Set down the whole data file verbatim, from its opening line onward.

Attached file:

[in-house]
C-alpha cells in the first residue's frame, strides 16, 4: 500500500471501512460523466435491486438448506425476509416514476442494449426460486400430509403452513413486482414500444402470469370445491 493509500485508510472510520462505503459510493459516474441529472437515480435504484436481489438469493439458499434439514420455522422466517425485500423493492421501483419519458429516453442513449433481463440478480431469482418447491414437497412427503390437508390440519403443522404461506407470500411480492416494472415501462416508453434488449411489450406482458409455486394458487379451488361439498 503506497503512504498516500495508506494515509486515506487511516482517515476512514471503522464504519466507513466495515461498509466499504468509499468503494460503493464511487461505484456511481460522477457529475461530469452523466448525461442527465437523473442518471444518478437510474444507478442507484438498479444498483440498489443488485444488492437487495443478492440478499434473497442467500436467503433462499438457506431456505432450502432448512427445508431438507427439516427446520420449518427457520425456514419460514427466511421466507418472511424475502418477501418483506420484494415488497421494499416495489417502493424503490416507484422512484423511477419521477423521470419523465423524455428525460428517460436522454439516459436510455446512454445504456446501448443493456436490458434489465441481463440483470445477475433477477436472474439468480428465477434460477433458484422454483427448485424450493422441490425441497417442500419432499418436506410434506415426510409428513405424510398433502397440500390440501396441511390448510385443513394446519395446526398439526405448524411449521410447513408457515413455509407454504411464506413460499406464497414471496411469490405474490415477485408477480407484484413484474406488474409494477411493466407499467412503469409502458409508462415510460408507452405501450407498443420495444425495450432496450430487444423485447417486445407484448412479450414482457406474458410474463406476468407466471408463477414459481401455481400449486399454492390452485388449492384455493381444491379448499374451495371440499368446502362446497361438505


[in-house]
C-alpha cells in the first residue's frame, strides 16, 4: 500500500471501512460523466435491486438448506425476509416514476442494449426460486400430509403452513413486482414500444402470469370445491 493509500485508510472510520462505503459510493459516474441529472437515480435504484436481489438469493439458499434439514420455522422466517425485500423493492421501483419519458429516453442513449433481463440478480431469482418447491414437497412427503390437508390440519403443522404461506407470500411480492416494472415501462416508453434488449411489450406482458409455486394458487379451488361439498 503506497503512504498516500495508506494515509486515506487511516482517515476512514471503522464504519466507513466495515461498509466499504468509499468503494460503493464511487461505484456511481460522477457529475461530469452523466448525461442527465437523473442518471444518478437510474444507478442507484438498479444498483440498489443488485444488492437487495443478492440478499434473497442467500436467503433462499438457506431456505432450502432448512427445508431438507427439516427446520420449518427457520425456514419460514427466511421466507418472511424475502418477501418483506420484494415488497421494499416495489417502493424503490416507484422512484423511477419521477423521470419523465423524455428525460428517460436522454439516459436510455446512454445504456446501448443493456436490458434489465441481463440483470445477475433477477436472474439468480428465477434460477433458484422454483427448485424450493422441490425441497417442500419432499418436506410434506415426510409428513405424510398433502397440500390440501396441511390448510385443513394446519395446526398439526405448524411449521410447513408457515413455509407454504411464506413460499406464497414471496411469490405474490415477485408477480407484484413484474406488474409494477411493466407499467412503469409502458409508462415510460408507452405501450407498443420495444425495450432496450430487444423485447417486445407484448412479450414482457406474458410474463406476468407466471408463477414459481401455481400449486399454492390452485388449492384455493381444491379448499374451495371440499368446502362446497361438505